1. Next, let's set up the multer middleware.
1const storage = new Multer.memoryStorage();
2const upload = Multer({
3 storage,
4});

Multer provides us with two storage options: disk and memory storage. In the snippet above, we create and initialize a Multer instance and select the memory storage option.

Now, let's use the Express module to create a web server to listen for requests. We will also create an endpoint to handle file uploads.

1const app = express();
2app.use(cors());
3
4app.post("/upload", upload.single("my_file"), async (req, res) => {
5 try {
6 const b64 = Buffer.from(req.file.buffer).toString("base64");
7 let dataURI = "data:" + req.file.mimetype + ";base64," + b64;
8 const cldRes = await handleUpload(dataURI);
9 res.json(cldRes);
10 } catch (error) {
11 console.log(error);
12 res.send({
13 message: error.message,
14 });
15 }
16});
17const port = 6000;
18app.listen(port, () => {
19 console.log(`Server Listening on ${port}`);
20});

We create an instance of express and store it in a variable called app; this is followed by including the cors middleware. Then we create an endpoint that will route any POST requests made to the /upload path, with two middlewares to handle the request.

The first is the multer middleware we created earlier. The upload.single("my_file") call returns a function that is set up to parse a single file contained in the request body with a named attribute — my file (this is the name we would bind to the file before it is uploaded on the client-side). Once the file is parsed successfully, the multer middleware attaches a file property to the request body, i.e., req.file, which contains information about the file. Since we are using the memoryStorage option to store our file, the object looks like this for some images:

The Second middleware then takes the request body, converts the buffer in the parsed file to base64, and further transforms this representation to a data URI, which is then fed to the handleUpload function to upload. Once it succeeds, we send the upload response we get from cloudinary back to the client-side, and if it fails, the error response is sent back.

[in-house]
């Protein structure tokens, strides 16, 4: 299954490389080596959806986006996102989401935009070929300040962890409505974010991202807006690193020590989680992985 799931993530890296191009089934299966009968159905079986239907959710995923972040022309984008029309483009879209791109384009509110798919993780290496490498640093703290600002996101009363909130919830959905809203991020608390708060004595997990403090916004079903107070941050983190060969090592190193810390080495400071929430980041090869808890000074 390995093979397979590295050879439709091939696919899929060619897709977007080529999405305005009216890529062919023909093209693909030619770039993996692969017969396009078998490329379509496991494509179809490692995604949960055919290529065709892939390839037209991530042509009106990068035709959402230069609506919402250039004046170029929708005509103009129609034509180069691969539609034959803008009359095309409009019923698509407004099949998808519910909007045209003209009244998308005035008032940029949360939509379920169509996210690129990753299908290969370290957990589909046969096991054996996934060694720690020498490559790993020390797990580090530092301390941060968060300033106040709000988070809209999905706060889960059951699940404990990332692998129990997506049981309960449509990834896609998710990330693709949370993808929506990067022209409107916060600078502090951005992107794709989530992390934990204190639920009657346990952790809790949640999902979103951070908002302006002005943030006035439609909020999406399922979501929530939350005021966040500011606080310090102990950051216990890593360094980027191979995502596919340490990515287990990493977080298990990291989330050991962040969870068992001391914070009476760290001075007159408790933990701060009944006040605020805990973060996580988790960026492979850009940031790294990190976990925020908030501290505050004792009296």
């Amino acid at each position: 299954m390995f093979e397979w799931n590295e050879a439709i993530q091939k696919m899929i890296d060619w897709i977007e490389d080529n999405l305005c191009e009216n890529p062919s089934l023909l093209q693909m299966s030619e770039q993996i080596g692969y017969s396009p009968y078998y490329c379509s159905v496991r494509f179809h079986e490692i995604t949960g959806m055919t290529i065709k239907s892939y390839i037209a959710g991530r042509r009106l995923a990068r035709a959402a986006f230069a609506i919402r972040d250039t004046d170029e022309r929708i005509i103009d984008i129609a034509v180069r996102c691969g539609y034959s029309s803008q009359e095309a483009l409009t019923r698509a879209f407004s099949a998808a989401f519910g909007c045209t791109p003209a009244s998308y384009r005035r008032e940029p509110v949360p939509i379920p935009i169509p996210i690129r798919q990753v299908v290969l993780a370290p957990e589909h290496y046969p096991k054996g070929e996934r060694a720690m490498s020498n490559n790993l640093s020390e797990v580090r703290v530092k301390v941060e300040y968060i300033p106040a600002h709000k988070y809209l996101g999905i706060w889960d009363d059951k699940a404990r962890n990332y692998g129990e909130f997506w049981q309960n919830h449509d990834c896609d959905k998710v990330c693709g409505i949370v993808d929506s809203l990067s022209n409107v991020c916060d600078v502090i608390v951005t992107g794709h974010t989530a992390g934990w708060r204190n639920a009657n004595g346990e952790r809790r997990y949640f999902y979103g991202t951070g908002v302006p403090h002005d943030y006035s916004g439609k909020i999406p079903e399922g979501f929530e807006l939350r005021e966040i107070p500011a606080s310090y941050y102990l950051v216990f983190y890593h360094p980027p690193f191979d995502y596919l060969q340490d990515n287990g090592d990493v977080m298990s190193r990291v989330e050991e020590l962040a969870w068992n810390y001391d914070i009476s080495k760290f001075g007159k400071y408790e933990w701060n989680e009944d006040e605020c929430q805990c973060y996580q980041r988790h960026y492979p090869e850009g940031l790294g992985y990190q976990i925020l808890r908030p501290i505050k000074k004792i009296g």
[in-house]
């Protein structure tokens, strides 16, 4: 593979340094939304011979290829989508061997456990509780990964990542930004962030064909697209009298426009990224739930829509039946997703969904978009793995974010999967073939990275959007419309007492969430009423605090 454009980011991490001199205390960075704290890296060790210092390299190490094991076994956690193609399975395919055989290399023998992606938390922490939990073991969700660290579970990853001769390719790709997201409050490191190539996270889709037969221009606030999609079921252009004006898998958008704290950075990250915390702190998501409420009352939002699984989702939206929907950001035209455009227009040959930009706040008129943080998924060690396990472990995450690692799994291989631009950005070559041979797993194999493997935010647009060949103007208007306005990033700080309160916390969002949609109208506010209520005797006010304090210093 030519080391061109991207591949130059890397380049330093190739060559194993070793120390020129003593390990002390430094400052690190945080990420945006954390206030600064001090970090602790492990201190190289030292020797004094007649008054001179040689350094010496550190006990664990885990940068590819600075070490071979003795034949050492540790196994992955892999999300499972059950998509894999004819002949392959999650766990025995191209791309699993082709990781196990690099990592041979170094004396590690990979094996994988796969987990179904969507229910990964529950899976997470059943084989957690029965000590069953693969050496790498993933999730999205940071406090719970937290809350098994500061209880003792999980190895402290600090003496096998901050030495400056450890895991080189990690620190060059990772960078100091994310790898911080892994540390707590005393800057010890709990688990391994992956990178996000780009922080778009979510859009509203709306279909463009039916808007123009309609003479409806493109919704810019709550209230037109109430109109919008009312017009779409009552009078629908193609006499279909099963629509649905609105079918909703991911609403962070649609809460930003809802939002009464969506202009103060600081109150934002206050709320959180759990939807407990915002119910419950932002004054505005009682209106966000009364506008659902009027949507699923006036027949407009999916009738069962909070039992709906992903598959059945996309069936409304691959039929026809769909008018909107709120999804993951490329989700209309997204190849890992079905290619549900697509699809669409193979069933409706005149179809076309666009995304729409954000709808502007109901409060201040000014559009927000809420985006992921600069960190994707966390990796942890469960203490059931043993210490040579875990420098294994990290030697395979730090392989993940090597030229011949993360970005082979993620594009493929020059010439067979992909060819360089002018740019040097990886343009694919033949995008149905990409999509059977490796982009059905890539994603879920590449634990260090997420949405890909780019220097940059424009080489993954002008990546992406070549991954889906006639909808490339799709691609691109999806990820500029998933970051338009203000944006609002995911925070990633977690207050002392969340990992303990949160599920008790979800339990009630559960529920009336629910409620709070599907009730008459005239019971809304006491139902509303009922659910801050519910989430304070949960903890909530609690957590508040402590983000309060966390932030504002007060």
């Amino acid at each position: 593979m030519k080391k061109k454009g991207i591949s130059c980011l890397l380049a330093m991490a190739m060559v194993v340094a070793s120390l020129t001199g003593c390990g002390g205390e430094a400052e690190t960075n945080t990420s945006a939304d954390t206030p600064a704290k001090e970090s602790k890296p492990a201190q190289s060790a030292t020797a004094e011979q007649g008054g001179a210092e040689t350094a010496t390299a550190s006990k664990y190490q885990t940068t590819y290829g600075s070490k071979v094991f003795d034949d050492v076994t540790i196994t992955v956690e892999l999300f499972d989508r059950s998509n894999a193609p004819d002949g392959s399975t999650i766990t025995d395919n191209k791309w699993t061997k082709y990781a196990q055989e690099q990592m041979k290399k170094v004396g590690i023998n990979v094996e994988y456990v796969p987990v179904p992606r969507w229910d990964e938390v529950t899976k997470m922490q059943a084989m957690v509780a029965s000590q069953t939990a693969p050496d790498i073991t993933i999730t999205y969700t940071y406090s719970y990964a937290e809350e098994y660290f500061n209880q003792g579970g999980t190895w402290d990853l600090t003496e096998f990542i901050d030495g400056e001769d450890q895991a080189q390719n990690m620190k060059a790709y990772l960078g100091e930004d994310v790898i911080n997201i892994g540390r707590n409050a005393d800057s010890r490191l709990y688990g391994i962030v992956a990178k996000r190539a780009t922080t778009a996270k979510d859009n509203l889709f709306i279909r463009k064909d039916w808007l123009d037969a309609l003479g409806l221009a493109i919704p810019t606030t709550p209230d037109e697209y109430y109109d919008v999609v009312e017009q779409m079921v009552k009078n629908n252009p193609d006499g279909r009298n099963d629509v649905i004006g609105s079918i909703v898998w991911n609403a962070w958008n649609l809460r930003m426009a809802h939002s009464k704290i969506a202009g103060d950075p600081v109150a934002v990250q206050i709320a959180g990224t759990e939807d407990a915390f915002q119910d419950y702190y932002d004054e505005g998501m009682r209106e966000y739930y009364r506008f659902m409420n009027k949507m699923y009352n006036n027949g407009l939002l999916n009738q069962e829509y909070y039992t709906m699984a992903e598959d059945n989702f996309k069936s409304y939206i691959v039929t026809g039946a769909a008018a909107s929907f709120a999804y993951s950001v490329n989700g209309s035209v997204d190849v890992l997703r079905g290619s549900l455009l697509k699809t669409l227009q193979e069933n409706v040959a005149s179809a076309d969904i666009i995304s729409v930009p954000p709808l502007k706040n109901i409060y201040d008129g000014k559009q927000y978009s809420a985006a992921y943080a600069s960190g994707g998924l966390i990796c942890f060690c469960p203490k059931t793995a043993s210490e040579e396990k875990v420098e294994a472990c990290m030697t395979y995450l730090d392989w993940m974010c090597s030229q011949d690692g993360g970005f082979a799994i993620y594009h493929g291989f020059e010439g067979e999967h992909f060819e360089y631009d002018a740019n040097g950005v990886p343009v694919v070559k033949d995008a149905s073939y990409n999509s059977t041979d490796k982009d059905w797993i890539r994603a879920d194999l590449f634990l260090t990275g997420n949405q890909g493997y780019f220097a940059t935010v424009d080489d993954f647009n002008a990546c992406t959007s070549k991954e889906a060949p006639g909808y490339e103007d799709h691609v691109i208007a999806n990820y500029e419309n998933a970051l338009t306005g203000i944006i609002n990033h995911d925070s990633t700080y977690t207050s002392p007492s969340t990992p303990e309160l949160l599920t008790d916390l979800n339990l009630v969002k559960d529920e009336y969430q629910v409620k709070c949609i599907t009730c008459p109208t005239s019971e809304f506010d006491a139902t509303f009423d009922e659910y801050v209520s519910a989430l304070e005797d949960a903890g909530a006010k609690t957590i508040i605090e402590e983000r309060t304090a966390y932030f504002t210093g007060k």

Building the Frontend

We now have our web server ready. Next, let's build our frontend application that will communicate with it. Open the frontend folder and update the content of the src/App.js file with the following:

1import "./index.css";
2import { useState } from "react";
3import axios from "axios";
4
5function App() {
6 const [file, setFile] = useState(null);
7 const [loading, setLoading] = useState(false);
8 const [res, setRes] = useState({});
9 const handleSelectFile = (e) => setFile(e.target.files[0]);
10 const handleUpload = async () => {
11 try {
12 setLoading(true);
13 const data = new FormData();
14 data.append("my_file", file);
15 const res = await axios.post("http://localhost:6000/upload", data);
16 setRes(res.data);
17 } catch (error) {
18 alert(error.message);
19 } finally {
20 setLoading(false);
21 }
22 };
23
24 return (
25 <div className="App">
26 <label htmlFor="file" className="btn-grey">
27 {" "}
28 select file
29 </label>
30 {file && <center> {file.name}</center>}
31 <input
32 id="file"
33 type="file"
34 onChange={handleSelectFile}
35 multiple={false}
36 />
37 <code>
38 {Object.keys(res).length > 0
39 ? Object.keys(res).map((key) => (
40 <p className="output-item" key={key}>
41 <span>{key}:</span>
42 <span>
43 {typeof res[key] === "object" ? "object" : res[key]}
44 </span>
45 </p>
46 ))
47 : null}
48 </code>
49 {file && (
50 <>
51 <button onClick={handleUpload} className="btn-green">
52 {loading ? "uploading..." : "upload to cloudinary"}
53 </button>
54 </>
55 )}
56 </div>
57 );
58}
59export default App;

This component is quite straightforward; it simply allows the user to select a file from their computer, provides them with a button to upload the file, and displays the result received from the server on the screen if the upload is successful. The centerpiece of this component is the function called handleUpload, which performs file uploading through the following steps:

  1. It embeds the file selected by the user into the request payload using the FormData API with a name attribute called my_file — a string that matches the one we configured on our server using the Multer middleware.

  2. The payload is then used to initiate an HTTP request to our backend. If the request is successful, the response is stored in a state variable called res, which is iterated on and rendered to the screen; otherwise, an error message is displayed.

We'll also need some styles to give the application a nice appearance. Copy the styles in this codeSandbox link to your index.css file.

To preview the running application, let's start our web server and React app. Run this command in your terminal:

1npm run dev

As seen above, we get the upload response displayed on the screen. You can also visit the media gallery section on your cloudinary account to see the uploaded file.

Find the complete project here on GitHub.

Conclusion

When working with media assets, platforms like Cloudinary provide you with an advantage. Hopefully, using this as a jumping-off point, you can go further and explore the platform's advanced features.

Ifeoma Imoh

Software Developer

Ifeoma is a software developer and technical content creator in love with all things JavaScript.